Education

The WBFO Education News Desk is funded by KeyBank Foundation.

Cafeteria Chats and Student Journals are part of American Graduate – Let’s Make It Happen – a public media initiative to address the drop out crisis, with support from the Corporation for Public Broadcasting to help local communities keep more students on the path to graduation.

St. Bona names new dean of journalism

May 8, 2012
Photo provided by St. Bonaventure University

St. Bonaventure University in Olean has named a new dean of Russell J. Jandoli School of Journalism and Mass Communication. 

Interim dean Pauline Hoffmann, Ph.D was appointed to the position effective immediately. 

Hoffman has been serving in the interim role this academic year.   She succeeds Lee Coppla who retired at the end of the 2010-11 academic year after serving 15-years as dean. 

The Buffalo Public Schools District received word from the State Education Department Thursday that it would approve improvement grants for six city schools.

The Education Department says it approved six of seven school improvement grants, but only if the district is able to reach agreement with on a teacher evolution plan with the Buffalo Teachers Federation by July 1.

"We are the adults in this city, every one of us, and the only people being hurt by this are the kids in this city," said interim Schools Superintendent Amber Dixon.

Johns Hopkins withdraws from Buffalo schools plan

May 2, 2012

Johns Hopkins University will not be coming this fall to help turnaround two of Buffalo's low-achieving schools.

The Baltimore university announced their decision yesterday after the school district failed to produce a state-approved teacher evaluation plan.

Johns Hopkins officials told the Buffalo News the issue would inhibit their ability to properly prepare for the start of the coming school year at Lafayette and East high schools. The university has left the door opened to helping Buffalo schools in the future.

Chris Caya/WBFO

The New York State Board of Regents today followed a recommendation to close Pinnacle Charter School in June at the end of the current school year.

The Education Department recommended the school closing because of persistent sub-par scores on state tests. There is no appeal process, although school officials were meeting with legal counsel Tuesday about a possible lawsuit to block the closing.

Parents, teachers, and students have been rallying in recent days to keep the school open.

SUNY Fredonia's new leader

Mar 29, 2012
Photo provided Michael R. Barone, Director of Public Relations SUNY Fredonia

SUNY Fredonia has a brand new leader.  Dr. Virginia Schaefer Horvath is the 13th president to lead Fredonia and was introduced to the campus Thursday.

She was recently appointed by the SUNY Board of Trustees.  Dr. Horvath currently served as Vice President for Academic Affairs at SUNY Fredonia. She held that position since joining the campus in 2005. 

Horvath to be SUNY Fredonia's first female president

Mar 28, 2012

For the first time in its 186-year history, a woman has been appointed president of SUNY Fredonia. 

Dr. Virginia Schaefer Horvath, who has served as vice president for academic affairs at the college since 2005, will become the college's 13th president when she takes over July 1.  The SUNY Board of Trustees unanimously approved Horvath's appointment today after she was recommended by Chancellor Nancy Zimpher last week.

The 54-year-old Horvath is an Amherst native who was chosen from a field of more than 50 candidates.  She will earn an annual salary of $205,000. 

WBFO News file photo

The fight over millions of dollars to help turn around the city's seven most troubled schools is becoming more tangled, with the State Education Department rejecting the third deal between the schools and the Buffalo Teachers Federation over principal and teacher evaluations.

The teachers union met Tuesday night only hours after the notice form Albany on the rejection of the school improvement grant.

"I equate this with a teacher going into a class and giving a test to the class on a lesson they haven't taught," said Phil Rumore, president of the BTF.

Daniel Robison / WBFO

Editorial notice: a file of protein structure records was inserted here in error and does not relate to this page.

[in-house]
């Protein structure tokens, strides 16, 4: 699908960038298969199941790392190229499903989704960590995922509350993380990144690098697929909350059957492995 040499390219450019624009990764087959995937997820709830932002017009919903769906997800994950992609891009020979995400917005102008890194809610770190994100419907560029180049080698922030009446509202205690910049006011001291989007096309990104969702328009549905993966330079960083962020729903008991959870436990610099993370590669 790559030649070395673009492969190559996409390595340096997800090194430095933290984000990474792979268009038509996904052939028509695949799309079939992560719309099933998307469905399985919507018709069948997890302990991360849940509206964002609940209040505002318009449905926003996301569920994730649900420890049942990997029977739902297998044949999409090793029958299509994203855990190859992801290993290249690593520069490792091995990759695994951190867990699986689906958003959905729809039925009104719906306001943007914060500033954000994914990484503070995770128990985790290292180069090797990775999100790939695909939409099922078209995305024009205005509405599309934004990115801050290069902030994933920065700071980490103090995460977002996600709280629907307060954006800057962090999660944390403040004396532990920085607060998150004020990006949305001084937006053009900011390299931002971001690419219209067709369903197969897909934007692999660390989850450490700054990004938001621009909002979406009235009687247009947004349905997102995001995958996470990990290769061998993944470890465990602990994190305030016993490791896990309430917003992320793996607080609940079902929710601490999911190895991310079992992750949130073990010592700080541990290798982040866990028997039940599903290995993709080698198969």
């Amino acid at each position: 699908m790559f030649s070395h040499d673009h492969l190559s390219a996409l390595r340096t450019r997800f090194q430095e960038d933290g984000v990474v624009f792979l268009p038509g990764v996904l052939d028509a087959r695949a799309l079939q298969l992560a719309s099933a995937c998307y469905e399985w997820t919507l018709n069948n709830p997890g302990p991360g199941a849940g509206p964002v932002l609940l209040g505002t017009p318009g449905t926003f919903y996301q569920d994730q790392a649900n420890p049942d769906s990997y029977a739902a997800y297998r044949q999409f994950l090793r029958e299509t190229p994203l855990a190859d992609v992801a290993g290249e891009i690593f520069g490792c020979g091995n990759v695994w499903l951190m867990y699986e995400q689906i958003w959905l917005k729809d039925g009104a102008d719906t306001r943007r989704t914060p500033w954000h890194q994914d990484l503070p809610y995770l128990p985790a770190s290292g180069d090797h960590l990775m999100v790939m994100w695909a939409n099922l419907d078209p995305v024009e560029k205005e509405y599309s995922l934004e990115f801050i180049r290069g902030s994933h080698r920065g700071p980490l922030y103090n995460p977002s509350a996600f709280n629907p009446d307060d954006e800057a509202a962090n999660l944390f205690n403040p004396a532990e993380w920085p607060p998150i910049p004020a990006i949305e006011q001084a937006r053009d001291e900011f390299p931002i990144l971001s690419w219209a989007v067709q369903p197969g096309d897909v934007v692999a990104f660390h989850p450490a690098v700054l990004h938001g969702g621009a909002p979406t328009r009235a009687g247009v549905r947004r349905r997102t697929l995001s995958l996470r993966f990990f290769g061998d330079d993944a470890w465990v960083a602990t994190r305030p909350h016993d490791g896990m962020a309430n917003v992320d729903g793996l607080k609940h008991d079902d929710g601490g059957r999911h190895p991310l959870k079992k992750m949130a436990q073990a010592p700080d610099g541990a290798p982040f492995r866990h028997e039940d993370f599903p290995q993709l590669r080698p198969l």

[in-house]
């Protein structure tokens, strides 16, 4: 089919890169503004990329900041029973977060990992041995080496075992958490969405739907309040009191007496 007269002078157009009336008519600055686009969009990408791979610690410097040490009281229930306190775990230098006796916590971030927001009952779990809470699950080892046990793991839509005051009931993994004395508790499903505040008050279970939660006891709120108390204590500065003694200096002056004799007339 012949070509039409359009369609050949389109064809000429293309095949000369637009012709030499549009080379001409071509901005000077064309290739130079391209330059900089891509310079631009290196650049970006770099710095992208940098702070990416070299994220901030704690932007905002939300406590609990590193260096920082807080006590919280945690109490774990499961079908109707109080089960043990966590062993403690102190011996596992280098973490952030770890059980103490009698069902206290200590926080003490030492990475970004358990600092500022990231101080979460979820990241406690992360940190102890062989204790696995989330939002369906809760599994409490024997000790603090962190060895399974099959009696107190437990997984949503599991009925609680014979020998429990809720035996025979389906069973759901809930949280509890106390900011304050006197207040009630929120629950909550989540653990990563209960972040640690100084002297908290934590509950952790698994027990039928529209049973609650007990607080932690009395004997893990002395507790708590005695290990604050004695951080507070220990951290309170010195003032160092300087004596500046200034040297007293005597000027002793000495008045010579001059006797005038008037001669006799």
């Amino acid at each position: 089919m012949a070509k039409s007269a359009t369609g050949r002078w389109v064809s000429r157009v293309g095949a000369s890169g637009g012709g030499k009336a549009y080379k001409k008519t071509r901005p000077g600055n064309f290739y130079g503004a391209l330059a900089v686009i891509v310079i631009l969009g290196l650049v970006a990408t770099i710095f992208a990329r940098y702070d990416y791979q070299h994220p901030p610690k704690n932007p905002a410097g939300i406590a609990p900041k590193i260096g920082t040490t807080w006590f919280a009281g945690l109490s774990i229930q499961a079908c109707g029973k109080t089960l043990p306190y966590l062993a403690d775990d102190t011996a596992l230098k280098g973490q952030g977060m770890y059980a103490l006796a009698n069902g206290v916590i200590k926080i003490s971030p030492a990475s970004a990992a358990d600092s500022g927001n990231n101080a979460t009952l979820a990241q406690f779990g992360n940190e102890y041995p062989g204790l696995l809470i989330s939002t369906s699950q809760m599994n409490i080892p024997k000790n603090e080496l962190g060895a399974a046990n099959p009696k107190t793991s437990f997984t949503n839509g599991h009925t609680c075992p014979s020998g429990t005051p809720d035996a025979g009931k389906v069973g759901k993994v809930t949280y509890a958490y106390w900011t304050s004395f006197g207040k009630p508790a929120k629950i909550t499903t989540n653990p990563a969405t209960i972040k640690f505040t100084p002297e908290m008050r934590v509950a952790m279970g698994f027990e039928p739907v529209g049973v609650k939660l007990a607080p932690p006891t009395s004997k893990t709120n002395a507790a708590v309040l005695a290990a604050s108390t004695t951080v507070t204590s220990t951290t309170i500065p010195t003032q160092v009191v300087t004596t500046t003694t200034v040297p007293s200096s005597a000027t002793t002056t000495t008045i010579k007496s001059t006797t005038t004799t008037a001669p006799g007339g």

In recent years, there have been more accusations of cheating in chess, due in part to the proliferation of smart phones. Now, a professor in Buffalo claims he’s found a way root it out.

But Kenneth Regan's methods aren’t accepted by everyone.

"Toiletgate"

Every chess player has his or her own style. Russian Vladimir Kramnik likes to take bathroom breaks during matches. That got him in some trouble five years ago.

Buffalo school officials and teachers union leaders have met a deadline by sending to Albany, at the 11th hour, a memorandum of understanding concerning teacher evaluations.

Student absenteeism has been a major bone of contention in talks between the two sides.  Buffalo can secure several million additional state education dollars, but the district and the union must agree on a rigorous teacher evaluation system whether or not students show up for class. 

Photo provided by SUNY

SUNY Chancellor Nancy Zimpher has announced that will recommend Virginia Schaefer Horvath to serve as the next president of SUNY Fredonia. 

The appointment will be considered by the SUNY Board of Trustees at the next meeting March 28, 2012.

Daniel Robison / WBFO

A new bill in Congress would incentivize businesses to hire more interns.

The Workforce-Ready Educate America Act would deliver a $1,000 tax credit for each student given an internship. Congresswoman Kathy Hochul (D-NY) is expected to introduce the measure within a few weeks.

Chris Caya/WBFO

A day-long conference on bullying on the UB North Campus attracted nearly 800 people Wednesday.

The 9th Annual Safe Schools Initiative Seminar was sponsored in part by the Secret Service and the office of U.S. Attorney William Hochul.  He said statistics indicate most students will be victimized at some point during elementary school and 35% of 'chronic bullies' end up in prison.

Photo from Maureen Orth's Website

Social justice is the theme of a forum to be held Wednesday evening at Nardin Academy in Buffalo. 

A panel discussion will feature keynote speaker Maureen Orth.  Orth is a special correspondent for Vanity Fair magazine and Peace Corps volunteer.

Orth is also the widow of the late Tim Russert and mother of NBC reporter Luke Russert.

The Buffalo School Board could be voting soon on laying off dozens of employees after leaders of the teacher's union approved keeping an attendance clause in the district's teacher evaluation agreement.

Albany insists chronically absent students must count.  The dispute is holding up $9 million in funding for six of Buffalo's low-achieving schools. 

Chris Caya/WBFO

With more than $9 million at risk, Buffalo's Board of Education is appealing to the teachers union for help. 

At a special meeting today, the School Board unanimously approved a resolution asking the Buffalo Teachers Federation Council of Delegates to reconsider removing the student attendance clause from its teacher evaluation plan.  Interim Superintendent Amber Dixon says state education officials won't accept a plan that excludes students with excessive absences.